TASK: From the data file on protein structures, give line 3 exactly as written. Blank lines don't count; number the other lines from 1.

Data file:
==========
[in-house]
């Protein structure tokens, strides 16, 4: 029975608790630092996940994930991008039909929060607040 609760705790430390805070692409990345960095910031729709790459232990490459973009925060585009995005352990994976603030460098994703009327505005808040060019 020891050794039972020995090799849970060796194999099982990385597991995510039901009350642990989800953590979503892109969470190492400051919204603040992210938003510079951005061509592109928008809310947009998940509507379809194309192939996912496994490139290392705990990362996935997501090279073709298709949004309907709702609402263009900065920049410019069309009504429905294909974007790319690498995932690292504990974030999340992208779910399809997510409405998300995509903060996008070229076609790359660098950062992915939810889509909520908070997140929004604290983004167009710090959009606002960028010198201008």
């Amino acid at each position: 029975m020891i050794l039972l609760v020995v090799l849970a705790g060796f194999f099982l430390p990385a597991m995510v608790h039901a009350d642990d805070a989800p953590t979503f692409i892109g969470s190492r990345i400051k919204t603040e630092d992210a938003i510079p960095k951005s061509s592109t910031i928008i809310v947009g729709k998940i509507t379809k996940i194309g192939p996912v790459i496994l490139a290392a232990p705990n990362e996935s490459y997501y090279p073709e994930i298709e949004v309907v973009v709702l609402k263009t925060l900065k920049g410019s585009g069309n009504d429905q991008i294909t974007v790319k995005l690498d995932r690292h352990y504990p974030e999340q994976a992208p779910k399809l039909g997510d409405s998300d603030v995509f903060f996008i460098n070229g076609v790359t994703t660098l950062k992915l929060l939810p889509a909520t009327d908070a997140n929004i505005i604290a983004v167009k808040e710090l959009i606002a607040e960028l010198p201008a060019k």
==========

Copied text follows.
């Amino acid at each position: 029975m020891i050794l039972l609760v020995v090799l849970a705790g060796f194999f099982l430390p990385a597991m995510v608790h039901a009350d642990d805070a989800p953590t979503f692409i892109g969470s190492r990345i400051k919204t603040e630092d992210a938003i510079p960095k951005s061509s592109t910031i928008i809310v947009g729709k998940i509507t379809k996940i194309g192939p996912v790459i496994l490139a290392a232990p705990n990362e996935s490459y997501y090279p073709e994930i298709e949004v309907v973009v709702l609402k263009t925060l900065k920049g410019s585009g069309n009504d429905q991008i294909t974007v790319k995005l690498d995932r690292h352990y504990p974030e999340q994976a992208p779910k399809l039909g997510d409405s998300d603030v995509f903060f996008i460098n070229g076609v790359t994703t660098l950062k992915l929060l939810p889509a909520t009327d908070a997140n929004i505005i604290a983004v167009k808040e710090l959009i606002a607040e960028l010198p201008a060019k």